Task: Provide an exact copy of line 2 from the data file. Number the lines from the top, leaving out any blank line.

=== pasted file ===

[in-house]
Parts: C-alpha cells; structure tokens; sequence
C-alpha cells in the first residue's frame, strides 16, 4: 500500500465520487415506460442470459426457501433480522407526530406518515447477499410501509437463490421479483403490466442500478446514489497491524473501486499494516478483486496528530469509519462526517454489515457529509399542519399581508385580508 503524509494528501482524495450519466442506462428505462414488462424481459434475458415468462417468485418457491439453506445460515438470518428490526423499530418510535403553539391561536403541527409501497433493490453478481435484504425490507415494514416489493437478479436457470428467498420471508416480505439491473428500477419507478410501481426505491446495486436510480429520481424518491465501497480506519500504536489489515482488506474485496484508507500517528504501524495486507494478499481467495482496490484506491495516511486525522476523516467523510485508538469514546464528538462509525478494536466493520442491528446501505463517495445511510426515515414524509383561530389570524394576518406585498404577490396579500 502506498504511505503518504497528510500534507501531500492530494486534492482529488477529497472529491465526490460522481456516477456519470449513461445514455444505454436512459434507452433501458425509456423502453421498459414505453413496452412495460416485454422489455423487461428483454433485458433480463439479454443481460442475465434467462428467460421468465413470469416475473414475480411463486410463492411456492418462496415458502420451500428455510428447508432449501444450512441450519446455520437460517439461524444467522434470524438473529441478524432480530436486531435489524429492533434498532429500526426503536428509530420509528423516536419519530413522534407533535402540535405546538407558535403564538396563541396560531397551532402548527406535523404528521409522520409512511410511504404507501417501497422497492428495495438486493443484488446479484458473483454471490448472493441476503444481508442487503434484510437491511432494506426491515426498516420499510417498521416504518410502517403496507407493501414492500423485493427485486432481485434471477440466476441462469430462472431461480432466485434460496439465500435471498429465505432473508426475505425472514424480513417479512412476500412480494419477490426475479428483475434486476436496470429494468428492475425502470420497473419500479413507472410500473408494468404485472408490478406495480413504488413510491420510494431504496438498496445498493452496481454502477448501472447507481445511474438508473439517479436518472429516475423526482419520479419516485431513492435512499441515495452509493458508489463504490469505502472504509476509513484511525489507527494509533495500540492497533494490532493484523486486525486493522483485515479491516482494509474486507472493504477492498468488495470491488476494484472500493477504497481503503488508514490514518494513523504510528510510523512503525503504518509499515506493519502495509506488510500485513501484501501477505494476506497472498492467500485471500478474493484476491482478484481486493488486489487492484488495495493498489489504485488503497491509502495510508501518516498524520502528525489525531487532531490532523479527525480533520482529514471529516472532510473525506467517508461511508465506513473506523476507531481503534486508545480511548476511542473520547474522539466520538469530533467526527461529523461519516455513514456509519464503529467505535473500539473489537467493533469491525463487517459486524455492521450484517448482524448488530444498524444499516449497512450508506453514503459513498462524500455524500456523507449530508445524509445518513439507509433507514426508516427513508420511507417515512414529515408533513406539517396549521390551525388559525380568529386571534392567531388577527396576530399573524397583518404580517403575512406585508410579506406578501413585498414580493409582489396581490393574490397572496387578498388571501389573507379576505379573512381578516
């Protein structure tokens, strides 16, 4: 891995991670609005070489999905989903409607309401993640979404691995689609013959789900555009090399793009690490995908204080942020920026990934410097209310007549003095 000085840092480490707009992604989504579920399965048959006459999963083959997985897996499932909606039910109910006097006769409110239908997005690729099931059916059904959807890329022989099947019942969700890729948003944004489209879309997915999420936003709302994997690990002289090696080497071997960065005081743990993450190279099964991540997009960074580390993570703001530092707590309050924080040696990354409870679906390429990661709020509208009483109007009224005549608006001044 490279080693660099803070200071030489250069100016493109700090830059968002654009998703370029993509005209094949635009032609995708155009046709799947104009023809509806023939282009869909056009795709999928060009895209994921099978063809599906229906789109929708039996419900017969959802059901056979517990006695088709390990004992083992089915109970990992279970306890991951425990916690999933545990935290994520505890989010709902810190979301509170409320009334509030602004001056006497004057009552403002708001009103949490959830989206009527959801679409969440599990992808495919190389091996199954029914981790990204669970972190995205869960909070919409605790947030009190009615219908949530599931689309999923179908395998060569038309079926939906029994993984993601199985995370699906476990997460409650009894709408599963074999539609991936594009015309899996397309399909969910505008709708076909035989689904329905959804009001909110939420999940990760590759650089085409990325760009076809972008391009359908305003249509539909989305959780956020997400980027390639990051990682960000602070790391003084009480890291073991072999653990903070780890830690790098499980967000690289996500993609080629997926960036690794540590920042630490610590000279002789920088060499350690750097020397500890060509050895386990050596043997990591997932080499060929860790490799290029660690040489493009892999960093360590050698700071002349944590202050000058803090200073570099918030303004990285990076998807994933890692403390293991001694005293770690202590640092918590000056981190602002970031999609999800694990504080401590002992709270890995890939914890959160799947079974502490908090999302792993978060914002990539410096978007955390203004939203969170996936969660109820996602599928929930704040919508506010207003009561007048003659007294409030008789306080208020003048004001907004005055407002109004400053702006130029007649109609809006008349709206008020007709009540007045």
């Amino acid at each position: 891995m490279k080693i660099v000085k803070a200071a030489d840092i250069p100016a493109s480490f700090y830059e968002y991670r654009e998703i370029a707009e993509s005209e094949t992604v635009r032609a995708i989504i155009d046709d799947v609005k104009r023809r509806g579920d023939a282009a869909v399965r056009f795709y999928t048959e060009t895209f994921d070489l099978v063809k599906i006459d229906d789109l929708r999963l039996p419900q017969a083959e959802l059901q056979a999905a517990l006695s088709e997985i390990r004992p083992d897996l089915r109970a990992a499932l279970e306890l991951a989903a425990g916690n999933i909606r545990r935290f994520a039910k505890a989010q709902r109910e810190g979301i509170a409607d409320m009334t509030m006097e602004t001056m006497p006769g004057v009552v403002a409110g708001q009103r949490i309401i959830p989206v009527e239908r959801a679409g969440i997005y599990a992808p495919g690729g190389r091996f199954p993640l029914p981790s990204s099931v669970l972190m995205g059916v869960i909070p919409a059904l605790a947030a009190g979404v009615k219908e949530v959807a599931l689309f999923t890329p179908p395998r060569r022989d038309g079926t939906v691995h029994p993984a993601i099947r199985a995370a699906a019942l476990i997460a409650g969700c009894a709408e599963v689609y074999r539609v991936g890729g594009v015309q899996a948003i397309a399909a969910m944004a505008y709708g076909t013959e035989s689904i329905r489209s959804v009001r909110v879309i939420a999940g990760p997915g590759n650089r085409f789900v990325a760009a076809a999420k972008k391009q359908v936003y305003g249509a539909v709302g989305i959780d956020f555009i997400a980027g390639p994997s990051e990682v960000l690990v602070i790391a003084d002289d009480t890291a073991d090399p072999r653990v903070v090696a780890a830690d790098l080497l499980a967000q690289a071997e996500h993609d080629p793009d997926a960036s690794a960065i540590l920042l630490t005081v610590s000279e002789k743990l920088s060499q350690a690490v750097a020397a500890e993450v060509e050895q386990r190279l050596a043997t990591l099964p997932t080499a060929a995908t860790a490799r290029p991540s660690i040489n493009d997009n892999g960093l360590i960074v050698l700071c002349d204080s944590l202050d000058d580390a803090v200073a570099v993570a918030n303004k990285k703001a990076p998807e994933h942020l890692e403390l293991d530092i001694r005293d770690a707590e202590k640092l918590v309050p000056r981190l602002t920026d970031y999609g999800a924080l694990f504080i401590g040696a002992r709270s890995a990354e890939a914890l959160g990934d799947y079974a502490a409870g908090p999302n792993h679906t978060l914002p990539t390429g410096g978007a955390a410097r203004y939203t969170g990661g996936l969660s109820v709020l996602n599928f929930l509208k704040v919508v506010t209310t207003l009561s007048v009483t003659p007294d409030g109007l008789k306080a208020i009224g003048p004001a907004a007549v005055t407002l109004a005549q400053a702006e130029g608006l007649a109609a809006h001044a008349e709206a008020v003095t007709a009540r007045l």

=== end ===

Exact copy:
Parts: C-alpha cells; structure tokens; sequence